Still thinking about this strategic plan thing.

Still thinking about this strategic plan thing.

There are lots of challenges for any leader and if you are a leader who has been asked to develop a new organization and/or it is your first year in a new leadership position, you have the additional challenge of learning and understanding as quickly as you can the new organization as well as the personalities that make up your new organization.

Having finished my first year as the dean of the College of Continuing Education and Professional Development at ODU, I enjoyed and resonated with a recent Chronicle article, “Reflections of a First Time President.” While the challenges this author faced as a new president were not the same as I faced it was very helpful to read his insights.

“One of the things that I learned quickly during my first year as president was that my previous jobs did not prepare me for this role.” I found this to be partially true because some of the hurdles we have to deal with similar issues I’ve had at other institutions. But even though the issues may have been the same, because it was a different institution the context of the issues were quite different and thus requiring different ways of addressing the issue. As the author indicates, “Once you get into the job, you identify strengths and weaknesses you never realized you had.” And I would add, once you identified your strengths and weaknesses make darn sure you exploit your strengths and work on improving your weaknesses.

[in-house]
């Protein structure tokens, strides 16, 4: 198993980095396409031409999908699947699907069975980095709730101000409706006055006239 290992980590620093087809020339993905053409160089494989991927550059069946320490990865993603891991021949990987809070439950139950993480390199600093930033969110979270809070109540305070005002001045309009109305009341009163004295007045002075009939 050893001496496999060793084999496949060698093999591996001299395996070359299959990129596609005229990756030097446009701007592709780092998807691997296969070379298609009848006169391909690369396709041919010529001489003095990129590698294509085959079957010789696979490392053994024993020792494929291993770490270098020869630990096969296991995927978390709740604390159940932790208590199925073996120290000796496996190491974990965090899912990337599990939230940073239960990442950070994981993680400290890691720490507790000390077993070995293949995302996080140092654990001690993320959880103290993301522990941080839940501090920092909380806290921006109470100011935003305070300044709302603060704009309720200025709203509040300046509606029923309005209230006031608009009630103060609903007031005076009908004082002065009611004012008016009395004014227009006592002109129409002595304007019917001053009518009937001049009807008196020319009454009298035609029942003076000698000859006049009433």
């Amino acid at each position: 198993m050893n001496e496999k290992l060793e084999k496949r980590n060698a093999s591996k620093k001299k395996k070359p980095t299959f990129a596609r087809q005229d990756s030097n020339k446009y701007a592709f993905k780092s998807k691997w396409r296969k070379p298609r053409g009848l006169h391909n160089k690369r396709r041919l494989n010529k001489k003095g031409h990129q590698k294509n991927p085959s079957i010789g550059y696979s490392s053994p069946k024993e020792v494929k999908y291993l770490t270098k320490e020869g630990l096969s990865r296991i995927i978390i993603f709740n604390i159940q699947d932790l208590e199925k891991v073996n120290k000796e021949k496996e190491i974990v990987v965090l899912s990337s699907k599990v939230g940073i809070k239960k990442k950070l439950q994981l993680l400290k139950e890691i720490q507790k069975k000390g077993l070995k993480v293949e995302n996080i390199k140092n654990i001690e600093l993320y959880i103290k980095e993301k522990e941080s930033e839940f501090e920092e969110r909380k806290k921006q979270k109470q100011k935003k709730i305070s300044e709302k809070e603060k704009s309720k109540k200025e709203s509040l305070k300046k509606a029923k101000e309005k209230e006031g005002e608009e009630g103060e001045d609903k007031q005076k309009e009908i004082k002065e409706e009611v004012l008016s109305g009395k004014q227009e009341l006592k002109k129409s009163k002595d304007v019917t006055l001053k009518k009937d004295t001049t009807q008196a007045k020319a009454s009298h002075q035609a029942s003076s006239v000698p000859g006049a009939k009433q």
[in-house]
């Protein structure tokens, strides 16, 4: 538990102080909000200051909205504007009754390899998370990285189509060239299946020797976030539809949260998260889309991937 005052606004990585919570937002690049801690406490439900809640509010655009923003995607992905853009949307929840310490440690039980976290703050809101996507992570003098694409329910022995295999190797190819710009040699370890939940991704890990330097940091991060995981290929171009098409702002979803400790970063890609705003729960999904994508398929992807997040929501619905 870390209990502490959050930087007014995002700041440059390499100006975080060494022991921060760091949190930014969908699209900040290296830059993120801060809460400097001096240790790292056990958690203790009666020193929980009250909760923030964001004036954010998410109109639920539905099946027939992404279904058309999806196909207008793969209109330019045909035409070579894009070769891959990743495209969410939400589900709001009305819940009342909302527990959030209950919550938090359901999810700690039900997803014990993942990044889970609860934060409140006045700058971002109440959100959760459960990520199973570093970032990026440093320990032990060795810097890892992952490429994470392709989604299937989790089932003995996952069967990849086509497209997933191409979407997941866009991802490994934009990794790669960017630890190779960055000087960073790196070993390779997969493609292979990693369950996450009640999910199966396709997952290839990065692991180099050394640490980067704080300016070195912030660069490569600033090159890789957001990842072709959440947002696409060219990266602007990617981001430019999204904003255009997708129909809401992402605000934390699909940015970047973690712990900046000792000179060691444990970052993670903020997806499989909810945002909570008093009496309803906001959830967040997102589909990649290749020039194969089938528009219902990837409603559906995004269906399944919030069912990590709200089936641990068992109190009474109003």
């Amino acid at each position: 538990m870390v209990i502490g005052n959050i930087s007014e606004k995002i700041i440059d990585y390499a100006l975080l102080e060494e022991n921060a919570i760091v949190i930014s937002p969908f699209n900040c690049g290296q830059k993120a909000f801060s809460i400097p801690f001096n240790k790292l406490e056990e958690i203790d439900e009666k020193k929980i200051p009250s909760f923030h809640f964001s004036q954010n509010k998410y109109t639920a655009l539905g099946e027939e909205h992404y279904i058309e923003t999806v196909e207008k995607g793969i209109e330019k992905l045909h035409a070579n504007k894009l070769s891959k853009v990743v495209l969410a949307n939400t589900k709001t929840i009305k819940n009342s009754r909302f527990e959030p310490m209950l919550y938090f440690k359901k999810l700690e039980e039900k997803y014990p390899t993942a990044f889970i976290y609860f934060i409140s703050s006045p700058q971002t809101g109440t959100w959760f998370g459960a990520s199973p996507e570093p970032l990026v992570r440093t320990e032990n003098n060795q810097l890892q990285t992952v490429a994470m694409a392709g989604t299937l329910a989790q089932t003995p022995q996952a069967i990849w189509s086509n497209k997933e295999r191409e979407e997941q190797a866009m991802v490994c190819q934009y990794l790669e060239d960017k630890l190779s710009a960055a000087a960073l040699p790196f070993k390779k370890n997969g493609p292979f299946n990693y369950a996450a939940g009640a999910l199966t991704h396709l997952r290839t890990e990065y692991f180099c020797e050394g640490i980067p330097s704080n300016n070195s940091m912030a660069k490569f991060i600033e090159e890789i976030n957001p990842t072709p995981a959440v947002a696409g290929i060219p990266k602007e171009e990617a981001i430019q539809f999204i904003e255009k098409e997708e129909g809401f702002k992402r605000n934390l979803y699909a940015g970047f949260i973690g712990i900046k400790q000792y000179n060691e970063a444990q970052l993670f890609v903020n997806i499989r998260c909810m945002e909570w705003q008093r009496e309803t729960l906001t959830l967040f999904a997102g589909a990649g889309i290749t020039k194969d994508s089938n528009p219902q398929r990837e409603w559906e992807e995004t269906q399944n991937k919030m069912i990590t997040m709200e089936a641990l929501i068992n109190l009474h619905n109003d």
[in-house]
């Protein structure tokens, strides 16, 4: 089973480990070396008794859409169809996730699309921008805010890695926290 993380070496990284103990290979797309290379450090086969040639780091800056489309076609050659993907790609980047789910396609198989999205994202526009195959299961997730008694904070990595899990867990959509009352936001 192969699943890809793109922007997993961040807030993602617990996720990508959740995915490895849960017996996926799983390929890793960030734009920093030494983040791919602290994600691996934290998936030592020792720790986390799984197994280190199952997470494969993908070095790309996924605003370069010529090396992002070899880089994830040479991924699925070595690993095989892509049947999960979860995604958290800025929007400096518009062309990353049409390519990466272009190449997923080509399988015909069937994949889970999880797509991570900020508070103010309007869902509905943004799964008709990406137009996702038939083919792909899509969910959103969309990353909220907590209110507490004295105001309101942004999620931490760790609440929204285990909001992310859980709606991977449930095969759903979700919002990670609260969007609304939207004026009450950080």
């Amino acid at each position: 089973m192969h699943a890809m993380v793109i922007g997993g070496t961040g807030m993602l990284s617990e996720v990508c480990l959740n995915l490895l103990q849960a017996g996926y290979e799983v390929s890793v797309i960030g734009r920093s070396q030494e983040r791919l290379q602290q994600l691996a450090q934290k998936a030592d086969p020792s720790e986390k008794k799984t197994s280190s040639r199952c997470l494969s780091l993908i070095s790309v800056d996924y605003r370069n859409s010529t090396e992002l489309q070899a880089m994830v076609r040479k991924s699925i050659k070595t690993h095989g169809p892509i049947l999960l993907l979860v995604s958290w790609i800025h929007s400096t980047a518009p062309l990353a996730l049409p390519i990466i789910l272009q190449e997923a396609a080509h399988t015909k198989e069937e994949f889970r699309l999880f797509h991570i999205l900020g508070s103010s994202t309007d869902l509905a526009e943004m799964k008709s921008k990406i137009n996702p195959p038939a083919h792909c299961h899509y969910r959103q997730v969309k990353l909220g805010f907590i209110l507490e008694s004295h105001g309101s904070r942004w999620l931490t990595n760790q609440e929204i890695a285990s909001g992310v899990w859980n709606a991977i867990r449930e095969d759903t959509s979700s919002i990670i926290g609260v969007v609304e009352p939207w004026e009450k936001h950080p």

Which brings me back to still thinking about this strategic plan thing. As I indicated in an earlier blog post, I chose to not rush into a strategic planning process a year ago because I felt that we needed to simply get the work done. I good give you a number of reasons why this was a an optimal approach in the first year the Reflections of a First Time President reminded me of the one of the shortcomings of this approach. In the article, the author outlines his first retreat where he asked “ those in attendance to answer Sinek’s three core questions: (1) What do we do? (2) How do we do it? and (3) Why do we do it (i.e., what is our purpose)?” He referred to Simon Sinek’s TED talk “How Great Leaders Inspire Action” as an inspiration for asking these questions.

http://www.ted.com/talks/simon_sinek_how_great_leaders_inspire_action?language=en

Listening to the TED talk it didn’t take me long to see that a flaw in concentrating in the first year on the “what we do and how do we do” and not on the “why do we do what we do.” While the “why” conversation wasn’t completely absent from our conversations in the College I don’t know that I made it a specific or purposeful topic in our conversations. Knowing me, I am confident that I waxed eloquently about why I do what I do but I am guilty about not asking the why question of the team members in the College. One of the suggestions from the “First Time President” is to get to know your team and the weaknesses and strengths they bring. While I know the team’s strengths and weaknesses related to how and what we do, I failed to ask and to listen to the “why” they do what they do.